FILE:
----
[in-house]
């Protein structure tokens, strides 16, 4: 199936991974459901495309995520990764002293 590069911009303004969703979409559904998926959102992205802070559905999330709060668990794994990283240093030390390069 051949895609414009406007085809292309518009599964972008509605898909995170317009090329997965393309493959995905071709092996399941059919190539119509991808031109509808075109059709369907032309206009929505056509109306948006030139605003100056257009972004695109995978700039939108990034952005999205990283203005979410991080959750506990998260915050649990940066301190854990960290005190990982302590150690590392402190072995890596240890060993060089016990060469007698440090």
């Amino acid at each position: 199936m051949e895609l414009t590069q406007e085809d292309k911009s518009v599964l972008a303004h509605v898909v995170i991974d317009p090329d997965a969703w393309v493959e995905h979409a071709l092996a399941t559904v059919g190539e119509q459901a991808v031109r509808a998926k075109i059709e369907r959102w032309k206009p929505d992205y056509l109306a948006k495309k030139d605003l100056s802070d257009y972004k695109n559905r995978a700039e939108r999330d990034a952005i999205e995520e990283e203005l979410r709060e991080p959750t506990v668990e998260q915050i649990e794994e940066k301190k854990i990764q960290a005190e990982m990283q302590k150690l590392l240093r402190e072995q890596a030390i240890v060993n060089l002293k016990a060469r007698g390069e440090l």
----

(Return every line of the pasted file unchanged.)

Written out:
[in-house]
């Protein structure tokens, strides 16, 4: 199936991974459901495309995520990764002293 590069911009303004969703979409559904998926959102992205802070559905999330709060668990794994990283240093030390390069 051949895609414009406007085809292309518009599964972008509605898909995170317009090329997965393309493959995905071709092996399941059919190539119509991808031109509808075109059709369907032309206009929505056509109306948006030139605003100056257009972004695109995978700039939108990034952005999205990283203005979410991080959750506990998260915050649990940066301190854990960290005190990982302590150690590392402190072995890596240890060993060089016990060469007698440090």
């Amino acid at each position: 199936m051949e895609l414009t590069q406007e085809d292309k911009s518009v599964l972008a303004h509605v898909v995170i991974d317009p090329d997965a969703w393309v493959e995905h979409a071709l092996a399941t559904v059919g190539e119509q459901a991808v031109r509808a998926k075109i059709e369907r959102w032309k206009p929505d992205y056509l109306a948006k495309k030139d605003l100056s802070d257009y972004k695109n559905r995978a700039e939108r999330d990034a952005i999205e995520e990283e203005l979410r709060e991080p959750t506990v668990e998260q915050i649990e794994e940066k301190k854990i990764q960290a005190e990982m990283q302590k150690l590392l240093r402190e072995q890596a030390i240890v060993n060089l002293k016990a060469r007698g390069e440090l």